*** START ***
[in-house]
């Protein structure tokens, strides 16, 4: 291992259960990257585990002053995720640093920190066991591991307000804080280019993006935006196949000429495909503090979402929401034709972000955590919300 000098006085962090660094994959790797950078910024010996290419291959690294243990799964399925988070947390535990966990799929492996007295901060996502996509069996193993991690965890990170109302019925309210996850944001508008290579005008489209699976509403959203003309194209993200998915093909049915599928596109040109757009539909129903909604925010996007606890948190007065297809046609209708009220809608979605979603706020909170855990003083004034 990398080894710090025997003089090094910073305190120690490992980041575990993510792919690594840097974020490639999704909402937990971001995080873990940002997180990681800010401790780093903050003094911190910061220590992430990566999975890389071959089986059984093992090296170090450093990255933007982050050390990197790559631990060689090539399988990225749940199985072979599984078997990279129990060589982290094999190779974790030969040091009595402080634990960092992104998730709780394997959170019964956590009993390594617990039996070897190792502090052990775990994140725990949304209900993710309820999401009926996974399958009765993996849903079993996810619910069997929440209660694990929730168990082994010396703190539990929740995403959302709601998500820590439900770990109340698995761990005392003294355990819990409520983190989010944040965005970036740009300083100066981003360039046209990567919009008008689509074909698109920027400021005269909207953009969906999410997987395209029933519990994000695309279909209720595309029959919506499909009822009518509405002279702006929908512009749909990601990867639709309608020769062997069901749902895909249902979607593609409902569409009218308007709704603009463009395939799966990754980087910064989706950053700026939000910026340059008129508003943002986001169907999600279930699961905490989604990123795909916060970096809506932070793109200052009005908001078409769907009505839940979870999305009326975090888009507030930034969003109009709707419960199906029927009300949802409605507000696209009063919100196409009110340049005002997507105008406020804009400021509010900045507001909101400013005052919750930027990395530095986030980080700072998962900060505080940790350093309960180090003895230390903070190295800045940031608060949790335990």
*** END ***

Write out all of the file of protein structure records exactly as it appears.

[in-house]
């Protein structure tokens, strides 16, 4: 291992259960990257585990002053995720640093920190066991591991307000804080280019993006935006196949000429495909503090979402929401034709972000955590919300 000098006085962090660094994959790797950078910024010996290419291959690294243990799964399925988070947390535990966990799929492996007295901060996502996509069996193993991690965890990170109302019925309210996850944001508008290579005008489209699976509403959203003309194209993200998915093909049915599928596109040109757009539909129903909604925010996007606890948190007065297809046609209708009220809608979605979603706020909170855990003083004034 990398080894710090025997003089090094910073305190120690490992980041575990993510792919690594840097974020490639999704909402937990971001995080873990940002997180990681800010401790780093903050003094911190910061220590992430990566999975890389071959089986059984093992090296170090450093990255933007982050050390990197790559631990060689090539399988990225749940199985072979599984078997990279129990060589982290094999190779974790030969040091009595402080634990960092992104998730709780394997959170019964956590009993390594617990039996070897190792502090052990775990994140725990949304209900993710309820999401009926996974399958009765993996849903079993996810619910069997929440209660694990929730168990082994010396703190539990929740995403959302709601998500820590439900770990109340698995761990005392003294355990819990409520983190989010944040965005970036740009300083100066981003360039046209990567919009008008689509074909698109920027400021005269909207953009969906999410997987395209029933519990994000695309279909209720595309029959919506499909009822009518509405002279702006929908512009749909990601990867639709309608020769062997069901749902895909249902979607593609409902569409009218308007709704603009463009395939799966990754980087910064989706950053700026939000910026340059008129508003943002986001169907999600279930699961905490989604990123795909916060970096809506932070793109200052009005908001078409769907009505839940979870999305009326975090888009507030930034969003109009709707419960199906029927009300949802409605507000696209009063919100196409009110340049005002997507105008406020804009400021509010900045507001909101400013005052919750930027990395530095986030980080700072998962900060505080940790350093309960180090003895230390903070190295800045940031608060949790335990």